Interesting though he is, Kylo Ren is essentially a new spin on a traditional Star Wars role. The same could be said of Poe and Rey, the same could be said of a lot of the film. In many ways The Force Awakens plays it as safe as it possibly can with the Star Wars legacy, but there’s one exception to that: Finn.
There isn’t really another character like Finn in the Star Wars canon (although I’m sure there were plenty in the expanded universe). He’s just an ordinary guy, a literal faceless enemy drone who one day and decides to do the right thing and changes the course of history as a result. None this film happens if Finn doesn’t have doubts. The entire narrative hinges on the First Order’s inability to crush his humanity.
For much of the film Finn’s motives are presented as shallow. He’s either fleeing in fear or acting out of a naïve infatuation with Rey, the first person to ever treat him like a human being. Yet I still find him heroic, he’s the one guy at the Nazi rally who says “hang on guys, this isn’t right”, and that takes tremendous strength of character, even if your response is to run away rather than turn and fight.
I really hope the subsequent films don’t make Finn a secret Jedi or Lando’s son or something terrible like that. Finn shouldn’t ever be special, Star Wars is full of special people with the right lineage, Finn is the nobody who changed the world.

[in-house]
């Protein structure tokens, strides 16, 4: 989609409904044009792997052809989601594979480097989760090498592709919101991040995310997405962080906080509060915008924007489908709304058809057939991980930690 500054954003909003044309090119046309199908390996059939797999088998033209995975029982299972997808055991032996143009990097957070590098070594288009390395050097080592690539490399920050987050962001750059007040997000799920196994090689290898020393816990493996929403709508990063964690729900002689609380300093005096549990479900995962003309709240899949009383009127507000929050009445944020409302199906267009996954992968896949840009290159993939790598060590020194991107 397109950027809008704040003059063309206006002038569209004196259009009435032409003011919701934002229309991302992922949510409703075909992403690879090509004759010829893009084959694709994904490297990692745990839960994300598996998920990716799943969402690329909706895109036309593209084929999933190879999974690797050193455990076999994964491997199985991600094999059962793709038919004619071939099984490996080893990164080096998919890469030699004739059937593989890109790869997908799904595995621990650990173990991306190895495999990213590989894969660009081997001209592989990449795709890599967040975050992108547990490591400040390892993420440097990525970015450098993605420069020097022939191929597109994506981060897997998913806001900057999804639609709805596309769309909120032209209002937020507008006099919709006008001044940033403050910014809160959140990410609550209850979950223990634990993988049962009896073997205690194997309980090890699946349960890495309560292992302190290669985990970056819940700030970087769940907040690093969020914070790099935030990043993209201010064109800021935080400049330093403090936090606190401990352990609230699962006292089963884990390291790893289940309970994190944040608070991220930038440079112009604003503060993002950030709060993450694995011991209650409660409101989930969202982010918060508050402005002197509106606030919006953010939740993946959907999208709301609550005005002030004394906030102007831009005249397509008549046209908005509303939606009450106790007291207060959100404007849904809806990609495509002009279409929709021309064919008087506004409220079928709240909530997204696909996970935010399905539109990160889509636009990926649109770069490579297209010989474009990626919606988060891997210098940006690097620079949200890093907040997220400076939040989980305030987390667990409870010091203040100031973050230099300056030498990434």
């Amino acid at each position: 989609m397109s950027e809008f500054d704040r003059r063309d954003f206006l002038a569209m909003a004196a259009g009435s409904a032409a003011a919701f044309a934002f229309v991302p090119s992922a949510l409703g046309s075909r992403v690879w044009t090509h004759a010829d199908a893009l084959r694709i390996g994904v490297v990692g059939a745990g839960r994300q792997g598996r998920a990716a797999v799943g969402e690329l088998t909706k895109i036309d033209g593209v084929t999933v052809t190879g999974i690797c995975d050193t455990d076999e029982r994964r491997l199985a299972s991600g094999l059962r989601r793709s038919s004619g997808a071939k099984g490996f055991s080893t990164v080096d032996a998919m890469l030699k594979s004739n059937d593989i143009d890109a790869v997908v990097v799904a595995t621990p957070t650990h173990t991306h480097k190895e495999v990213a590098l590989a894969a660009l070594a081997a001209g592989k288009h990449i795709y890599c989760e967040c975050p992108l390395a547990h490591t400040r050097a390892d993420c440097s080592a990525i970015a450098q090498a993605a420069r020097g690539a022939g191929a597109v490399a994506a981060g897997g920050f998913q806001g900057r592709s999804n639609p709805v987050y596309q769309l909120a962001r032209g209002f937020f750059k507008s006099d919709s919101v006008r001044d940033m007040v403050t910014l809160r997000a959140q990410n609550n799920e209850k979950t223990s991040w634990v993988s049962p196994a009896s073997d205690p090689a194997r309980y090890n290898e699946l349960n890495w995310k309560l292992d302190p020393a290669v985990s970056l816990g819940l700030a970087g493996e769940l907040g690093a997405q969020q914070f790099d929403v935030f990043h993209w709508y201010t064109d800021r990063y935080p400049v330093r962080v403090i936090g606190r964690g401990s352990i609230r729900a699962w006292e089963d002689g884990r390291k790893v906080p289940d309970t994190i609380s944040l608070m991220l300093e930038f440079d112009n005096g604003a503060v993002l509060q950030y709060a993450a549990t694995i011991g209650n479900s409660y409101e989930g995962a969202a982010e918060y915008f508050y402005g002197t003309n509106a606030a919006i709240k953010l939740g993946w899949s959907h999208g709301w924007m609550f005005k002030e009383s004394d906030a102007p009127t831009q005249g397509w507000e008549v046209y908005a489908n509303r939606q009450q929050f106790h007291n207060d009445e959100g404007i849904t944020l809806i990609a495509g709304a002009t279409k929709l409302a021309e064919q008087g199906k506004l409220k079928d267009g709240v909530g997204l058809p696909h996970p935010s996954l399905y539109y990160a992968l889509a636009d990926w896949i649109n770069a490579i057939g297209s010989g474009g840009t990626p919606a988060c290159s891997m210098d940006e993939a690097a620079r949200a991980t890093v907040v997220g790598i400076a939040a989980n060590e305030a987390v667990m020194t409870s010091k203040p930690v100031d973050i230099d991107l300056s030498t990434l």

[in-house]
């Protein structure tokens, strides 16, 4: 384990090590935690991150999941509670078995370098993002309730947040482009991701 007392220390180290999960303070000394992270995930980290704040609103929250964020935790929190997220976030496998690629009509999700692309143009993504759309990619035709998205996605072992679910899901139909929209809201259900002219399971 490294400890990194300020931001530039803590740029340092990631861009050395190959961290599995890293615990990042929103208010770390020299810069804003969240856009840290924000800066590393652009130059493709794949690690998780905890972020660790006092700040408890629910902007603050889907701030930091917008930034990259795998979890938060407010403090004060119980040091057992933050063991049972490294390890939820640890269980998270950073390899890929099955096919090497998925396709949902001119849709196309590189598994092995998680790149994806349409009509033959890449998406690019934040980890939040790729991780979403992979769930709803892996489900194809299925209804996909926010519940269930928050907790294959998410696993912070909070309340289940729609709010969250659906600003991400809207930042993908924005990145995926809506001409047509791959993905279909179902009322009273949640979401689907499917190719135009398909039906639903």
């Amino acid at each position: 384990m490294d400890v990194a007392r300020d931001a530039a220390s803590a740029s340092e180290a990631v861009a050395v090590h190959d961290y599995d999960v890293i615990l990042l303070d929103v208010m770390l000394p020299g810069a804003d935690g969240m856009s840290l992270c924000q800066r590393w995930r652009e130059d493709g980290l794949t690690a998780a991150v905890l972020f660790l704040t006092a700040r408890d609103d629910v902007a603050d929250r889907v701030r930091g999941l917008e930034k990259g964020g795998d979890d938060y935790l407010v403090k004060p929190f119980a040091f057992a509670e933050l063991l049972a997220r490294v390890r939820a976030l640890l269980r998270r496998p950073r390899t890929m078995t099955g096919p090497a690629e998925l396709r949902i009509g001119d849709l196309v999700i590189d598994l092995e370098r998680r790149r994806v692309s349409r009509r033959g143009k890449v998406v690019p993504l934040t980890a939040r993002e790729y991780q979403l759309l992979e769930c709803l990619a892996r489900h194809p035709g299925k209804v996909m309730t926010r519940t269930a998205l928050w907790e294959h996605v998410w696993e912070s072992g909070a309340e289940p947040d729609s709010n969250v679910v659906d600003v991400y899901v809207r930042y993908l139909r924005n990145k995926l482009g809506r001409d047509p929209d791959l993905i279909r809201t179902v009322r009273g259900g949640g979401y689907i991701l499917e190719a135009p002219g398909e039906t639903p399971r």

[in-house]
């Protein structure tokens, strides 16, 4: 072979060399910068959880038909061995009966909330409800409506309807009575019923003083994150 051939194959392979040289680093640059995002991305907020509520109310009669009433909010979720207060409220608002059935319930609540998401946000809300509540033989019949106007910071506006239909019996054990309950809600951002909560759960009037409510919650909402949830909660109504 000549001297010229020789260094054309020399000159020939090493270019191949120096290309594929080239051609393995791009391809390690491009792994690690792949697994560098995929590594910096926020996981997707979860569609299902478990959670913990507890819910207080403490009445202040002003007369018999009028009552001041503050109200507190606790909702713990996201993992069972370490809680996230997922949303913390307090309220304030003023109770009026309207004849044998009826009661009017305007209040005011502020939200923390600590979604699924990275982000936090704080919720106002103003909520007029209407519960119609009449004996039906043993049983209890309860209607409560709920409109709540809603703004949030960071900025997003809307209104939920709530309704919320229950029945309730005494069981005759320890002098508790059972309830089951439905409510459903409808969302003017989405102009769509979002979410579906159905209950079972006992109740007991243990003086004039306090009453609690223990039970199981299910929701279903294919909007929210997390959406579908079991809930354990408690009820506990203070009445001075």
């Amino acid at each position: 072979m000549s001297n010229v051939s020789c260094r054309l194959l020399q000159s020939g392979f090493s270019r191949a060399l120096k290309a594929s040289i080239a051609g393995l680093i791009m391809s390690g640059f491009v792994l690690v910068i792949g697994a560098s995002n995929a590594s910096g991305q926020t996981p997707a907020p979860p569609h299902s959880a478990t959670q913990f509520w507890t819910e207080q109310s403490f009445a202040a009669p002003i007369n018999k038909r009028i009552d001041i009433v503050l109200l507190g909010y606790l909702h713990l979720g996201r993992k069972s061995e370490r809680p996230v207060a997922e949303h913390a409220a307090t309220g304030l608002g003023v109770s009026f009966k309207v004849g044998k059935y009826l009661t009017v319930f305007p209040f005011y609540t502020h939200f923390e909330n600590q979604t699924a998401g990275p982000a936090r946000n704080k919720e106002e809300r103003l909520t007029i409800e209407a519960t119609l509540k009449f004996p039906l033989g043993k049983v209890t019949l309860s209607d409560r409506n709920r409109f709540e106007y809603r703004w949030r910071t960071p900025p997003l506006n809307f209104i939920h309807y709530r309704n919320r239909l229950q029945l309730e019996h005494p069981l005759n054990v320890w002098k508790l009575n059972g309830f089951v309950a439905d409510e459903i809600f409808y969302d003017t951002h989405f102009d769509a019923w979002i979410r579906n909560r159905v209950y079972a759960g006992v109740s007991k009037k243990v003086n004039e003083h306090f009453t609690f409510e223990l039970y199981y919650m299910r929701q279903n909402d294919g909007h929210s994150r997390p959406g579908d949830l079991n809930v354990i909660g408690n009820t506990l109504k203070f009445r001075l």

That, I think, encapsulates my hopes for the new trilogy. Having delivered a film that was not terrible, I’d even call it ‘good’, I think it’s time to start taking a few more risks. The Force Awakens camouflages its nostalgia expertly, but if the next film is just a blow for blow repeat of The Empire Strikes all this goodwill will just be wasted.
Seriously though, if this all with Kylo Ren throwing that giant bald guy down an elevator shaft I will scream.
Recently I tweeted that 2014 had been a pretty bad year for games. A few people were surprised at this, but honestly every time I looked at any list of best games of the year I felt decidedly underwhelmed.
So by way of explanation, here is a long list of games that I don’t consider games of the year, and why:
I reviewed the latest Football Manager for PC Gamer. It’s not an easy thing to review, being so iterative, you can fall back on a simple list of features. In the end I decided to centre my own approach to Football Manager, which is rooted in community. I also tried to critique the match engine itself, and the style of football it encourages.
Za Vstrechu! (named after a traditional Russian toast) Is a game by myself and Matthew Ward. We created it for Game Chef, a nine day tabletop game jam. The theme of the jam was “There is no book” and we had to incorporate two of the following four ingredients “Glitter, Wild, Absorb and Sickle”.
We chose glitter and sickle and made a game about a masked ball on the eve of the Russian revolution. All the instructions are either on the invitation or on the masks themselves, hence the minimalist rules: